In the early days of film, instead of cutting the camera to focus in on what's important at that particular moment, filmmakers would just use a longshot and it would be like watching things being acted out on stage. It's not clear who the first person to use a close-up was, and its been a few years since i studied the history of film but ANYWAY.

      There was this one instance where this guy, he got a letter and it like started out as your standard long-shot unmoving camera, but then when he picked it up, the view changed to a close up of the envelope. It's such a small thing, but the change in focus changes so much about the scene - it highlights the envelope as important, and puts us in the eyes of the man himself. It directs the audience's attention to the most important thing in the scene!

      In term of writing, thinking of your words as where the camera is pointing helps you know what to describe, I think. Like.... okay, here's a comic that I made recently (apologies for the roughness I didn't have a lot of time to make it) -

      And then here's like a written version of it?

      Display Spoiler
      "So you've never seen the ocean?" Tempest said.

      The crackling fire and occasional clink of cups hitting plates and murmured discussion filled in the silence as Kabira held her gaze. A no, then.
      Tempest grinned and set her ale down, leaning forwards into her hand.

      "Would you like to?"


      Tempest crested the hill and hopped off her horse, feet crunching on the shoots of grass in the almost powdery dirt. The closer they got the drier the earth seemed to get, the lush vegetation Kabira had grown accustomed to was starting to give way into smaller patches of grass and reeds. The wind was much stronger here too, and with it came a strong scent of... salt. Kabira watched as Tempest looked out into the distance.

      "We're here. That's Port Llast down there. Close your eyes darling."

      Kabira's brow furrowed. "Why?"

      "It'll be fun, the view is better up close!" She turned back, eyes dancing with mischief as she looked down at her, "Besides, I want to see your face. It's fine, I'll be your eyes - just follow me."


      "I thought I told you to keep your eyes closed?" Tempest said looking up at her, one hand wrapped around her forearm, the other pointing at her own eyes. Kabira grunted noncommittally, but closed her eyes regardless.

      Fresh fish, rotten fish, stale ale, people... and most all - salt. The air here was thick with scents and sounds, Kabira could taste it. They were walking through a market, Kabira had glimpsed as much, and she could hear the merchants bartering and the people gossiping around her, as well as the constant piercing cries of some kind of bird.

      They walked for some time, Tempest humming at her side as she lead her through the streets. Eventually the sounds of people began to fall away and in its place came the wind again - as well as a new sound, water. Moving. She felt a hand brush against hers, and Tempest's grip loosened as she stepped away from Kabira. Beneath her, the texture of the earth changed suddenly - the solid ground giving way to something soft, and she felt herself sink an inch into the earth.

      "Okay," Tempest's voice came from her left, "You can open your eyes now."

      When she opened her eyes, the first thing that hit her was how blue everything was. The ocean, the sky, Tempest's hand against hers. To her credit, it was certainly very impressive. The blue expanse seemed endless, eternal. She'd never seen anything like it.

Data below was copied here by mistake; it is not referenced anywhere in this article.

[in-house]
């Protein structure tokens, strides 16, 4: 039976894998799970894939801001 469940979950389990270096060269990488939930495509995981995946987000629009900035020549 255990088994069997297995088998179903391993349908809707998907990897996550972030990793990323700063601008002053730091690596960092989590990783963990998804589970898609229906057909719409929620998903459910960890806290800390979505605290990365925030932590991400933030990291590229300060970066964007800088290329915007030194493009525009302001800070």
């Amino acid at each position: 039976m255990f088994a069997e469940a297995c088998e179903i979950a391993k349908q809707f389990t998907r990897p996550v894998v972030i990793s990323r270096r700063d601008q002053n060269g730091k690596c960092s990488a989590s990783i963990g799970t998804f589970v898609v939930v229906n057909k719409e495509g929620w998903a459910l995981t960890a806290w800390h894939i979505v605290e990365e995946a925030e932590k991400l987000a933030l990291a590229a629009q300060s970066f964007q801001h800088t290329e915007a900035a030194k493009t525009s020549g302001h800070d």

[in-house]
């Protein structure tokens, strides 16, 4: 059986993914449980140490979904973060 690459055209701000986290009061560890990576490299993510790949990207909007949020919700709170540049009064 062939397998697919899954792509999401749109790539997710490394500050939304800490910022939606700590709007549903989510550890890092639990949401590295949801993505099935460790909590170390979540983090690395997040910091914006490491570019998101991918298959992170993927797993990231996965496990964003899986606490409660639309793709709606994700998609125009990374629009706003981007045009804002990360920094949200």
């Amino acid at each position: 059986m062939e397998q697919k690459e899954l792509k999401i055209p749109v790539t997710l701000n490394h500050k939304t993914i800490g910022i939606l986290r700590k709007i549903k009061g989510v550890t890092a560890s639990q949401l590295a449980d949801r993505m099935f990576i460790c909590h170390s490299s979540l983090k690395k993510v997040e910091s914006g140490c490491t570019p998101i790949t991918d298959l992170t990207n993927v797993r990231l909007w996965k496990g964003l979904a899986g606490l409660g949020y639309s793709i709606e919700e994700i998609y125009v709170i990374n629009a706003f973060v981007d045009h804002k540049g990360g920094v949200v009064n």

If we start with like the first scene, in the comic I did an establishing shot - I drew out the tavern, and in fact I made a rough floor plan of the tavern before I drew it, so I could position the "camera" and know what would be visible:

      And, having drawn out the background I had anchored my characters into an environment, I then zoomed into some close-ups - confident that having established the environment, I wouldn't need to draw a background for you to know where they are.

      In the written version, I could have like spent an entire paragraph describing the bar and the tables and the various patrons in the room and the stair and the balcony etc etc etc... Like I know it's all there, I planned out the whole room!
      But I didn't because I wasn't trying to create like, an overhead shot that pans around the room you know?? just like a quick establishing shot was what i wanted since the scene was gonna change anyway, so i only wrote a couple sentences.

      So like... idk, thinking of it in terms of shots helps me at least to know how much to describe things, how long to linger on a particular thing because the more you describe and linger the longer the "shot" lasts and zooms in.

      Also different kinds of shots give a different tone to the scene:

      Thusly, what you focus your description on will also change the tone. e.g.:

      "So you've never seen the ocean?" Kabira just looked at her silently.

      Her eyebrows quirked. "So you've never seen the ocean before?" Tempest said, a mischievous smile spreading across her face. She leaned forwards. "Would you like to?"

      This one actually doesn't fit this comic at all, but I used a very similar shot in another comic once and here's how I'd write that one:
      She fell silent, turning her gaze away. "Hey Chocho, do you... Do you really like boys?" she said after a moment, her fingers twisting in her lap. "Romantically?" she added. Her voice was tinged with... something. Sadness? Fear? Hope?

      To me, before, when it came to writing descriptions I had no idea where to start. How could I possibly begin to describe things, when there's so many things I could describe?? Do i need to describe the characters? do I need to describe the furnishing?? For me, scenes in my head are very much visual and in motion - characters are gesticulating, they walk, sit, lean... I'm always thinking about a character's acting, and capturing that in a comic is very easy to do!